Monday, April 27, 2015

Common Functions in R

Google "What's R", and you'll see there are many ways in which R has been defined. As per my understanding, firstly it's a programming language. Secondly, it's solely meant for statistical computing. It's not a generic programming language like Java. Now the question is "what all comes under statistical computing and graphics?" Wiki explains statistical computing as the interface between the mathematical science of statistics and computer science. And statistics is the study of the collection, analysis, interpretation, presentation, and organization of data. So basically R is a programming language dedicated for being used to perform the study of the collection, analysis, interpretation, presentation, and organization of data. And now you know why is it so much in talks? Because in this Big Data Yug(meaning era), data is everything for everyone.

Hoping that you have R installed on your Linux/Windows machine, I hereby intend to showcase few common operations that one might almost always need to use. I have also written about how to perform all these operations using Hive in one of my previous posts. But hey, by the way if you don't have R installed, follow this link( to get it done.

1. Sorting in R
2. Searching in R
3. Joins in R
4. Sampling in R
5. Calculating median in R
6. Calculating mean in R
7. Finding elements from one vector which don't exist in vector in R

Open a new terminal on your machine and type 'R' to open an R shell. All the operations that follow will need the R shell.

Sorting a Vector in R

The sort() function in R takes the vector or data frame as inuput and sorts it.
#Create a vector
>a <- c(2,6,8,1,3,7,3,60,32)
#Display the vector
> a
[1]  2  6  8  1  3  7  3 60 32
#Sort the vector
> sort(a)
[1]  1  2  3  3  6  7  8 32 60                                                                 

Searching an element in Vector in R

grep() function needs to parameters, first parameter is the element to be searched and second is the vector name.
#Search for 60 in the vector 'a'                                                          
>grep(60, a)
[1] 8

Joining Files in R

Joining in R can be done on files. First the CSV files are read into variables and then 'merge' function joins the two files, only condition being that they should possess at least one column in common whose values can be used to join the files.
#Exit the R shell and in your terminal create two csv file as shown below:

vi ~/my_join_table.csv

#Paste the following content

vi ~/my_table.csv

#Paste the following content

#Reopen the R shell and load the two csv files to two variables. Replace "user_name" with your username.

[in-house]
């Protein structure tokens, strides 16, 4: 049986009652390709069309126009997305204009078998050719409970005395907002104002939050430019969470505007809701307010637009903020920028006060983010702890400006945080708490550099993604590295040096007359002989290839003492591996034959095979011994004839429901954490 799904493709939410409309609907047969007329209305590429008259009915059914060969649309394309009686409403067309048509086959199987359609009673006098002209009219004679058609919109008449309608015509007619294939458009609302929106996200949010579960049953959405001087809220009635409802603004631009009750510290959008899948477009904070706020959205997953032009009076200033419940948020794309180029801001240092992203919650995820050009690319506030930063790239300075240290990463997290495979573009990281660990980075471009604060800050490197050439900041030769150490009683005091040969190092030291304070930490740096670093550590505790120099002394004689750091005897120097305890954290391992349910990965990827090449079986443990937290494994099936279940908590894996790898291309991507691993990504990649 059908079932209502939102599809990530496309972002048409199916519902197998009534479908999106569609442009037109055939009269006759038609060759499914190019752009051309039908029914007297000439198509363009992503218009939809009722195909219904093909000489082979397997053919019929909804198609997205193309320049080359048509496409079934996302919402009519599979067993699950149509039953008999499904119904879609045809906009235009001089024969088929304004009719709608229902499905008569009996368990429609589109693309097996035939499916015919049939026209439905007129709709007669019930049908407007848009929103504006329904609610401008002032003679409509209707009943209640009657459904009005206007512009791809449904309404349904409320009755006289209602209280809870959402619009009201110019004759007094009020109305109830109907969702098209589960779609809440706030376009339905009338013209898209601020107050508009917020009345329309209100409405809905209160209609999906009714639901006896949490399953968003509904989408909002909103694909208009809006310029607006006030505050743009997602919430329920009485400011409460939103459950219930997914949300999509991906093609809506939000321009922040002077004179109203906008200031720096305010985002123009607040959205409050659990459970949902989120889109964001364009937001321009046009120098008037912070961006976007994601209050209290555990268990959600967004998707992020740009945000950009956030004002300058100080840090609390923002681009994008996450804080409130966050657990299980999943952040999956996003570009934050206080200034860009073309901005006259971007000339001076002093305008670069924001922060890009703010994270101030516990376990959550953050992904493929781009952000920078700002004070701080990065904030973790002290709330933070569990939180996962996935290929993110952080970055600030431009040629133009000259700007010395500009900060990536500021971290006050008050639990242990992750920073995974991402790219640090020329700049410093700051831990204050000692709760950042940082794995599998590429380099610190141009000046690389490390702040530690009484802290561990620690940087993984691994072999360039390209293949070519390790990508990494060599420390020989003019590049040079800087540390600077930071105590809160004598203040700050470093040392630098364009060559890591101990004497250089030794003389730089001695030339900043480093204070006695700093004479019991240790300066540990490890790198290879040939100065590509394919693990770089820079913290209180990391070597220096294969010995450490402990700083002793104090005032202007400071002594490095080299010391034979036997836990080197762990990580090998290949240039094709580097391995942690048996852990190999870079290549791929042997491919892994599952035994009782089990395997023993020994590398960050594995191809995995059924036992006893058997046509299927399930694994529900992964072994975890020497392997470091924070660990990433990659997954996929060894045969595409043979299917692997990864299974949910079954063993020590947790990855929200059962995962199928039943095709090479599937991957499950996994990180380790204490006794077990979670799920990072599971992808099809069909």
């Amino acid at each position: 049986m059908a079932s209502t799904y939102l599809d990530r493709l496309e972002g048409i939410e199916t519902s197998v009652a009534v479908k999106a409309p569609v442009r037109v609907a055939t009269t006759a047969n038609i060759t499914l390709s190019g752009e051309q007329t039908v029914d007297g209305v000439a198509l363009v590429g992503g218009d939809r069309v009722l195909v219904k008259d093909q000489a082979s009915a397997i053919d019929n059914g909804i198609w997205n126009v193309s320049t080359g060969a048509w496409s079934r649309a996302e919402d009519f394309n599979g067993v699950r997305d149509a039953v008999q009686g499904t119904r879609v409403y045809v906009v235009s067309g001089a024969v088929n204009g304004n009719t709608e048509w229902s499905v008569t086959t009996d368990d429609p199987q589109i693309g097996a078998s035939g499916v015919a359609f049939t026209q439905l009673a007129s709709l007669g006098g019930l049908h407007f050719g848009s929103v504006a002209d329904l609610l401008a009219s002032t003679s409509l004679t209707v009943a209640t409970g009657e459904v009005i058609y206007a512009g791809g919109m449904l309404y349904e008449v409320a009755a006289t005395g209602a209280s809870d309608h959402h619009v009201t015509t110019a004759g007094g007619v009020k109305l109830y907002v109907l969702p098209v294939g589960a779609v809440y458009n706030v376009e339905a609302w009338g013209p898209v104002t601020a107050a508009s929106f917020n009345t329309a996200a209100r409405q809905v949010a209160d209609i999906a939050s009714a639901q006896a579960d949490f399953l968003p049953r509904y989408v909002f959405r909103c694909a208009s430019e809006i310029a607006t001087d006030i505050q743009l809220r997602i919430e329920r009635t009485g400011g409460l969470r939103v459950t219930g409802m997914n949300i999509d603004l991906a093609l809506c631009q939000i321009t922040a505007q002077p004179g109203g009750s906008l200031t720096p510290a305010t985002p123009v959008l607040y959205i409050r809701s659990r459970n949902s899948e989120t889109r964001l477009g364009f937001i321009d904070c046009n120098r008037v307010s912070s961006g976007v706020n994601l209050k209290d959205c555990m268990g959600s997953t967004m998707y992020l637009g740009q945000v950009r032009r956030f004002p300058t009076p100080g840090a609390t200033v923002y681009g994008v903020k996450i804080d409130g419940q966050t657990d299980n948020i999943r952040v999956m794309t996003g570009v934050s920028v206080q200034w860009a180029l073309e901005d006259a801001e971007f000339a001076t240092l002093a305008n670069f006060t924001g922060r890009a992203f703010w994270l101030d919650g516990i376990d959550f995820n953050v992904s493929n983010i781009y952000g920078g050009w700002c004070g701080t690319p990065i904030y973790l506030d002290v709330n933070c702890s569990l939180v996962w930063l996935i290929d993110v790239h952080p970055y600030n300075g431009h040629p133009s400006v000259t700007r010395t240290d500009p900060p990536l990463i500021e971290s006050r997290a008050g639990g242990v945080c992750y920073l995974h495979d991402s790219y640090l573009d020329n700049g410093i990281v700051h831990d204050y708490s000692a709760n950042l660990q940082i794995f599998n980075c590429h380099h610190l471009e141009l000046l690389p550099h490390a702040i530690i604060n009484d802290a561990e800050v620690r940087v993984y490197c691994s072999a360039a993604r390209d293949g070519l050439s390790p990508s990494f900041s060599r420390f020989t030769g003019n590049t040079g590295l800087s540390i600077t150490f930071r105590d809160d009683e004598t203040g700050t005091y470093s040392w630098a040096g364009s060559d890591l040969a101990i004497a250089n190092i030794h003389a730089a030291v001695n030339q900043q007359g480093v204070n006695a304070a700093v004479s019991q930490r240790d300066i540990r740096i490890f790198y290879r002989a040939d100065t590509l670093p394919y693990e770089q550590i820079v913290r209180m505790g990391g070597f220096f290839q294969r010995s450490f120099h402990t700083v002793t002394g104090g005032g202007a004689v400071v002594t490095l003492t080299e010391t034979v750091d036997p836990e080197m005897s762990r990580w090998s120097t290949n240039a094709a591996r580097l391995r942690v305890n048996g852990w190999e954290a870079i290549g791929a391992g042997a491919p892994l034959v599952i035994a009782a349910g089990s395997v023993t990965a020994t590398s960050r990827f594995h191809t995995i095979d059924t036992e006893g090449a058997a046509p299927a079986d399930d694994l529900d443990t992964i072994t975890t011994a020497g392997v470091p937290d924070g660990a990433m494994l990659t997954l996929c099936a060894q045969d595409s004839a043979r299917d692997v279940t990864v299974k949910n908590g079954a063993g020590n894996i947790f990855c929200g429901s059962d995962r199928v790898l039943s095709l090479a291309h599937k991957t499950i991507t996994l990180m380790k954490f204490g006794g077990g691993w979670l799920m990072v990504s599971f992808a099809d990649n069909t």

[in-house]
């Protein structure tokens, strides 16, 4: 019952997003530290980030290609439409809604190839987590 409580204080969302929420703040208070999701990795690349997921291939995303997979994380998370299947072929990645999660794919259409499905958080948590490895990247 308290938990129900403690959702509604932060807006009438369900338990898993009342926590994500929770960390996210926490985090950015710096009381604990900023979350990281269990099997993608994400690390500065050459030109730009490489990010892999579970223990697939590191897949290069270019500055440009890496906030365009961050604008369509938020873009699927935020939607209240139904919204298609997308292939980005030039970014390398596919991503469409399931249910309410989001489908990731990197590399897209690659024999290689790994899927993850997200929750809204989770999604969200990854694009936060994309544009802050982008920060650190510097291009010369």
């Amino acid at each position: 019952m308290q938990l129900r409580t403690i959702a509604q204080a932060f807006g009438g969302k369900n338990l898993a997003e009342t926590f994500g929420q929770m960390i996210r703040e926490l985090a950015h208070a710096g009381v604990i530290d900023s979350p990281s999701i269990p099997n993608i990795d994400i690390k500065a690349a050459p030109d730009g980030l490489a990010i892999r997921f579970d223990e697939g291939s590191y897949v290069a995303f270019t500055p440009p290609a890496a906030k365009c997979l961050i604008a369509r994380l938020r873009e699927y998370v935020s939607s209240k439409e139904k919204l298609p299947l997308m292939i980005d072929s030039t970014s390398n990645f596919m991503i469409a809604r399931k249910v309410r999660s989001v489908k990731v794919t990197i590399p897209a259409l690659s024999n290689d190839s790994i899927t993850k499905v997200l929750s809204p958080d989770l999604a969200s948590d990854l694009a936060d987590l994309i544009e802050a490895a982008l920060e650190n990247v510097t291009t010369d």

mydata1 = read.csv("/home/user_name/my_join_table.csv", header=T)
mydata2 = read.csv("/home/user_name/my_table.csv", header=T)

#Merge the two files
myfulldata = merge(mydata1, mydata2)

#Display the data in the merged file
  id age   phone  name  address
1  1  18 1111111   Ram add_1
2  2  19 2222222 Shyam add_2
3  3  17 3333333  Sita add_3
4  5  20 5555555  John  add_5

Sampling in R

The 'sample' function has the following syntax:

sample(x, size, replace = FALSE, prob = NULL)
OR, size = n, replace = FALSE, prob = NULL)


x: Either a vector of one or more elements from which to choose, or a positive integer. 
n: a positive number, the number of items to choose from. 
size: a non-negative integer giving the number of items to choose.
replace: Should sampling be with replacement?
prob: A vector of probability weights for obtaining the elements of the vector being sampled.
> x <- c(4, 7, 2, 4, 9, 10, 55, 77, 1)

> sample(x, 5, replace = FALSE, prob = NULL)                             
[1] 7 2 4 4 1

Calculating median in R

The 'median method returns median of the elements in the vector
> median(x)
[1] 7                                                                                                   

Calculating mean in R

Similarly, 'mean' method is used to calculate the mean of all the elements of a vector. 
> mean(x)                                                                                          
[1] 18.77778

Find what's in one vector and not in another using R

This operation is like an A-B operation and can be accomplished using setdiff() function which takes two parameters
x <- c(1,2,3,4)
y <- c(2,3,4)
> setdiff(x, y)                                                                                     

Hope that helps!

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